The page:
Having had my first child a few months ago, I've discovered that there are as many ways of approaching motherhood as there are mothers... Even though it's regarded as one of the most universal experiences known to woman. For my first Mother's Day, I wanted to relate through images and words the first steps of this new life. But to also invite other women to share their stories of motherhood, of giving in, and of discovering (more or less) maternal instincts. Jeanne Damas



When a child is born, a mother is also born - and this role doesn't come as naturally as one thinks. The birth of a child is actually an encounter: it can be love at first sight but it can also take time to love, to understand and get to know each other.

I wish I was more prepared for what happens after birth, the post-partum, instead of just focusing on the delivery. Being a business owner, I felt pressured to go back to work quickly. And I didn't feel really present at work or with my child.

The question of transmission is also key. I would like to teach him to be caring, empathetic, and kind to himself and to others. I realize that my child is a person in his own right and that he doesn't belong to me.

I would like for him to have the freedom to be himself (without having to carry his family's baggage) and to pave his own path alongside ours. This is something very important to me as I think being overly inseparable is not very healthy. I believe he has as much to teach me, as I have to teach him.


I was diagnosed with endometriosis at 20. After this day, I told myself that I needed to try to have a child early, even though it is hard nowadays in terms of career and finances. But it was always in the back of my mind - a pressure I wish I didn't have. I became pregnant by accident, at the worst time. It wasn't planned and was very hard to come to terms with.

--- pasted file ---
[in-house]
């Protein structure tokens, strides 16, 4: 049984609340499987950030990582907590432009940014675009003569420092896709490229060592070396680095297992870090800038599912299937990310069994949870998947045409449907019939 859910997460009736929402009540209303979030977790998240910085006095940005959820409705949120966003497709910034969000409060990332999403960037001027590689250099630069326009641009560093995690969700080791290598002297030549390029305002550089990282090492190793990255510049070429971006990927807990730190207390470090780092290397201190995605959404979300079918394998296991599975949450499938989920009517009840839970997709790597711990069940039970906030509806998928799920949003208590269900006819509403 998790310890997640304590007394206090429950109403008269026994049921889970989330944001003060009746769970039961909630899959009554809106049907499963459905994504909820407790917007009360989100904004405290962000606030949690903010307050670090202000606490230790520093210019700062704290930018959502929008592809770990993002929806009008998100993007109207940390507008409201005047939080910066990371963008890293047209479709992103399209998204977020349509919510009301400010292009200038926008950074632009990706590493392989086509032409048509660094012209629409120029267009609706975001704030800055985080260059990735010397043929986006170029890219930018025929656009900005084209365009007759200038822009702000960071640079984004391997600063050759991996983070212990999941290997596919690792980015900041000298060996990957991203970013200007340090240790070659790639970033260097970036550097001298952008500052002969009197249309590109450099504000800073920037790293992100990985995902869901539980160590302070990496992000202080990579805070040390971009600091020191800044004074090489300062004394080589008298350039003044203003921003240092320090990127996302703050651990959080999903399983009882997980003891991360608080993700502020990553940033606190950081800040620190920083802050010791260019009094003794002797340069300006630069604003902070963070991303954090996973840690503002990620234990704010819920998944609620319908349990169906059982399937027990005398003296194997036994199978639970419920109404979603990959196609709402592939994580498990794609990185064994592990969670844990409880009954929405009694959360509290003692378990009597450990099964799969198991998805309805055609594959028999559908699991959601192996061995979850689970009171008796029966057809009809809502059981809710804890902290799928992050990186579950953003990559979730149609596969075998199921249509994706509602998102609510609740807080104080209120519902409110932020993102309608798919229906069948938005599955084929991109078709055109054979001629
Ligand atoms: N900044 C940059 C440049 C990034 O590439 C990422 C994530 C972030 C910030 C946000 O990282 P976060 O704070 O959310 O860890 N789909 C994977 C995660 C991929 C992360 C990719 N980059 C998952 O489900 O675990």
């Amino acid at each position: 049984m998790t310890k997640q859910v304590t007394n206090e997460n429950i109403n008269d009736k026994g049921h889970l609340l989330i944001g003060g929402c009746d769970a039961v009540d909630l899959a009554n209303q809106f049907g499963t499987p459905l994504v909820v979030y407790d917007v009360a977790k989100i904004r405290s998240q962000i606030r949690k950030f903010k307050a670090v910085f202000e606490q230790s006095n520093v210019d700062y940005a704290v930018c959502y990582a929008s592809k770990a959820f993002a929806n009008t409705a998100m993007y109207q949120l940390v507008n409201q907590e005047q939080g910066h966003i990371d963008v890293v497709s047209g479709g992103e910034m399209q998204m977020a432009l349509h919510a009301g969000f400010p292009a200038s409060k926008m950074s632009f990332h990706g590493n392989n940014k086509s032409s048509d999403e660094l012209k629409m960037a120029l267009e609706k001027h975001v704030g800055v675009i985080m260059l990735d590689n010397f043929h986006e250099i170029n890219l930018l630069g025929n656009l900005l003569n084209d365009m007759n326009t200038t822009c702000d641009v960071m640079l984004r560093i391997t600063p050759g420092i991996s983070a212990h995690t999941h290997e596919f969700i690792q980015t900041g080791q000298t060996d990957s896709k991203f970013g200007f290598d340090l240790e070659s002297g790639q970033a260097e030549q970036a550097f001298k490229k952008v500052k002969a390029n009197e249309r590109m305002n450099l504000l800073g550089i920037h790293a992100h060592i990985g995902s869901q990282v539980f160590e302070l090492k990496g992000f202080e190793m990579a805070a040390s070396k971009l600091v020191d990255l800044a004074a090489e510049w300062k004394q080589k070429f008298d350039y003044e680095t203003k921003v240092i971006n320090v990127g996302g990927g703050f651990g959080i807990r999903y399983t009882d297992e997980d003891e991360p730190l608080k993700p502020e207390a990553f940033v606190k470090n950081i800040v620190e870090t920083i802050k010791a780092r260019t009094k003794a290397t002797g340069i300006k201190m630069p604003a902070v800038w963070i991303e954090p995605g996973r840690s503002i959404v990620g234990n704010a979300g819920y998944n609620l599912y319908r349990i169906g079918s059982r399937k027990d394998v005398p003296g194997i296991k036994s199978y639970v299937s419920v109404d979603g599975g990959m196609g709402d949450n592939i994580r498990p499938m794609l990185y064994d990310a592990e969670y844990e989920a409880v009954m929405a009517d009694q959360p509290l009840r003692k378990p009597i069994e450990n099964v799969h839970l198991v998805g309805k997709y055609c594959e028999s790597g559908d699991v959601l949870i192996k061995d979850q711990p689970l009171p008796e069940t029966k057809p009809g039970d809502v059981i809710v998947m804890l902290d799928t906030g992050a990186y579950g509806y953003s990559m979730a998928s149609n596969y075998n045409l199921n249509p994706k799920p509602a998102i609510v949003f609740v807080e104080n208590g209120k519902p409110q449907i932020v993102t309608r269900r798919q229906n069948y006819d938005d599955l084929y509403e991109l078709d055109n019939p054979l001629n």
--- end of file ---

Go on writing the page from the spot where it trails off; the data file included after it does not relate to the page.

It was as if she had decided to come into my life at this precise moment. My mother told me "When I was your age - 30 years old - I could no longer be pregnant." So even though it wasn't the best time, I said to myself: let's go!

I've always dreamed of having a child for as long as I can remember. Even though, I didn't know how hard it is to take care of a small human. I felt rather alone and lonely. Strikes and then lockdowns didn't help. I found the first year to be very difficult.

I'm not ashamed to say that I suffered from post-partum depression. I learned to get to know my daughter month after month and our soon our bond came to be, and love grew over time. And since then, she's been everything to me, it's crazy to have that much love for someone.


"I learned to get to know my daughter month after month and love grew over time."



It's really a slap in the face to learn that you have an agressive cancer at 30, to learn that you're not untouchable. I was expecting difficult nights, moments of doubts, but the main issue I'm facing is how I feel right now: guilty and scared to have to leave them.

I feel like I'm loosing some precious quality time with my children because of the pain and this intense fatigue that often has me bedridden. My son chose me to be his mother when I was turning 20, 12 years ago. A this time, it wasn't easy to see my girlfriends living their best lives while I had the responsability of taking care of a little human every day. But I couldn't be prouder to be the mother of this wonderful child.

Every day I try to teach my children values like respect. To respect others and respect oneself. I want them to be able to listen, to do what they desire, to say no without guilt and to be proud of themselves.


Shéérazade was born at 26 weeks and one day. So fragile and so strong at the same time, with her 880g and 34cm, holding on to keep her heart beating, minute after minute. Days spent hoping more than anything that life would prevail. Some were full of sadness where we almost had to say goodbye.

These days, especially 7 weeks in intensive care, where the hardest and most extraordinary of our lives. I felt this instinct deep inside me. Strong, coming from who knows where, and which gave me an indestructible strength in these darkest hours.

Hamza, my love, was a real cornerstone, we went through everything together. I could not have made it without him. The support of my closed ones, my family, my friends helped me a lot. Even social media: we received a ton of messages of support in these very uncertain times.

At the hospital, Hamza put up on the wall every message we were receiving. At the end, the wall was covered entirely... from floor to ceiling. I kept them all to show Shéérazade one day.


"Today, I can't stop proclaiming "Let's go Love" like crazy."

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